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Greece digs 120-km 'defensive' trench at border with Turkey

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Greece has been in the process of digging a 120-kilometer water-filled trench along its northeastern border with Turkey intended to avert a possible ground attack from Turkey and stop the flow of illegal immigrants, Greece's Vima daily said on Thursday.

Greece has been in the process of digging a 120-kilometer water-filled trench along its northeastern border with Turkey intended to avert a possible ground attack from Turkey and stop the flow of illegal immigrants, Greece's Vima daily said on Thursday.

The moat being dug along the Evros River will be thirty meters wide and seven meters deep, the newspaper said. Some 14.5 kilometers of the ditch has already been dug, it said.

"In the era of an economic and moral decline in Greece, the huge defense project of the highest strategic importance... will serve as a positive example of how the state sector can work quite differently, be exclusively productive and competitive and without sponging on the economy," the report said, without elaborating on the cost of the project.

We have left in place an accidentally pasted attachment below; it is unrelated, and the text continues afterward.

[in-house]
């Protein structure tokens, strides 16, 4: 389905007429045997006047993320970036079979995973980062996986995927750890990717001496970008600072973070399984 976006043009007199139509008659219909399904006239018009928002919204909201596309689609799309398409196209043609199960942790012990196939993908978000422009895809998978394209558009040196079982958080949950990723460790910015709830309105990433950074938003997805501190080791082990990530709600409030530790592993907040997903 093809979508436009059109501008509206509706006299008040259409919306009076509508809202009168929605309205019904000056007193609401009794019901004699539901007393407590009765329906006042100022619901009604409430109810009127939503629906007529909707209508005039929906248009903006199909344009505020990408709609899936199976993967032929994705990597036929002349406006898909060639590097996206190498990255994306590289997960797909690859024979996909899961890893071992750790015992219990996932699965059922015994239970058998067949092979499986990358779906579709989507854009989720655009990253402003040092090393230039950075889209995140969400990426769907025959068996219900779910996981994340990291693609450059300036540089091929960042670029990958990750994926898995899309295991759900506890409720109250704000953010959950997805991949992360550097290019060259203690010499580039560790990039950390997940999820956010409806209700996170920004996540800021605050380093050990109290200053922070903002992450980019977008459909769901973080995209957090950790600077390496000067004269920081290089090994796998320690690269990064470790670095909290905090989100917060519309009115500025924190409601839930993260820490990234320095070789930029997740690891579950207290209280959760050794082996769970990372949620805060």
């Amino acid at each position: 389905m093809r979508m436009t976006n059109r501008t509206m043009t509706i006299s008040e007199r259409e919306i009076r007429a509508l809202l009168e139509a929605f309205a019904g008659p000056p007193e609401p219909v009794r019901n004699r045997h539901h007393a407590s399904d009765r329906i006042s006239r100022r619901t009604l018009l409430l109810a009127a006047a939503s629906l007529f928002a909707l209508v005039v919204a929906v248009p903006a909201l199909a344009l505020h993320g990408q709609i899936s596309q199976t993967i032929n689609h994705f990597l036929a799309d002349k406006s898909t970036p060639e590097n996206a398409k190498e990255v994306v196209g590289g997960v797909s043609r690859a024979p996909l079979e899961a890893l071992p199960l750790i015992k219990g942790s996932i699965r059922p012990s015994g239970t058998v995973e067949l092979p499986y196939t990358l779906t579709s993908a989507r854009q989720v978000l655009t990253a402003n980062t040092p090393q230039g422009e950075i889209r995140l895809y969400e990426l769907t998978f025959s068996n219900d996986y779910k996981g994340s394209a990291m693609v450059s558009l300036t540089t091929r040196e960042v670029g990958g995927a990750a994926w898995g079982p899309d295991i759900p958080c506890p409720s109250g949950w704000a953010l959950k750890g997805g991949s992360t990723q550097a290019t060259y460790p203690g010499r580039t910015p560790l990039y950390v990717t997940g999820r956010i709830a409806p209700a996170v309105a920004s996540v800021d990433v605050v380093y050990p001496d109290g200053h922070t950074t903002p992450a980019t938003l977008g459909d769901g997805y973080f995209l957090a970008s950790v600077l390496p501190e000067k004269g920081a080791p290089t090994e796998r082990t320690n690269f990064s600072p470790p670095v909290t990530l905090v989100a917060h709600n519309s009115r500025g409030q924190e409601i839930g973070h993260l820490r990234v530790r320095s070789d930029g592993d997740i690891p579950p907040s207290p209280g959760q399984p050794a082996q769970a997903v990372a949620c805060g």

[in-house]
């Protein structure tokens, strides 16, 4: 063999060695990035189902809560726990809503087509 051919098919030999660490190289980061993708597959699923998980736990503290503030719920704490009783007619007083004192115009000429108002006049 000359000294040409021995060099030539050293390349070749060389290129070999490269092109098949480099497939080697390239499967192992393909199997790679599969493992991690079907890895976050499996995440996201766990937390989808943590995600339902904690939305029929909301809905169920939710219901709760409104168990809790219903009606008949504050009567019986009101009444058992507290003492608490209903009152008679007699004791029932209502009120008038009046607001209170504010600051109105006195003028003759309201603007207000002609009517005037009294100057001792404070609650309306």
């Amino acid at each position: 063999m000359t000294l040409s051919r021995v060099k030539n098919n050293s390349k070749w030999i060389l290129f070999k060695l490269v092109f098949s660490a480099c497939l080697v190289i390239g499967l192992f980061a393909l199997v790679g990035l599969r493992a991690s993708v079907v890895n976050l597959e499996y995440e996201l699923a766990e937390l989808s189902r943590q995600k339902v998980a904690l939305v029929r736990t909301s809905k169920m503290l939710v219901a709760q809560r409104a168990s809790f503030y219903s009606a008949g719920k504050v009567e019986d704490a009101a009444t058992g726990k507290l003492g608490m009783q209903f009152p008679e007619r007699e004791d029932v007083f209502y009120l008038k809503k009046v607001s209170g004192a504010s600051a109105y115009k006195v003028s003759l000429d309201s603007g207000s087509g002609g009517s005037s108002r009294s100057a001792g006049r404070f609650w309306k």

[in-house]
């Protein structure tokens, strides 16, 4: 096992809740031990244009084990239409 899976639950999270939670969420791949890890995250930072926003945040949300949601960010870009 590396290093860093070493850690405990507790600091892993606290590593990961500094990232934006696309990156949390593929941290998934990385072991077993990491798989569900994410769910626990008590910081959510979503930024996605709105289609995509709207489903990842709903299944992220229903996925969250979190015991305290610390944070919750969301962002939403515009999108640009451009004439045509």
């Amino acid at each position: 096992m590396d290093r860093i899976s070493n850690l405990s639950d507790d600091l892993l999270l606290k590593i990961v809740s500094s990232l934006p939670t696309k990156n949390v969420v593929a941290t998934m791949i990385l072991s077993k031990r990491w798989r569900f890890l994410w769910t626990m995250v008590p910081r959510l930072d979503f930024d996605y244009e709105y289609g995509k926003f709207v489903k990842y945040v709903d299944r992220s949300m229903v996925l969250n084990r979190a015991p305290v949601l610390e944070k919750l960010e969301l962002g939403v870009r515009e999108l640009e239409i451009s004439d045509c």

"But the main thing is that the project will radically change the unbeneficial geographic situation on that important section of Greek territorial defense," the paper said.

Athens has long accused Turkey of failing to stop tens of thousands of illegal immigrants from crossing into Greece every year and ignoring an agreement to accept their return.

Greek authorities have also announced plans to construct a 12.5-kilometer fence along a section of the northeastern border with Turkey, sparking criticism from the UN refugee agency, UNHCR, and other human rights organizations.

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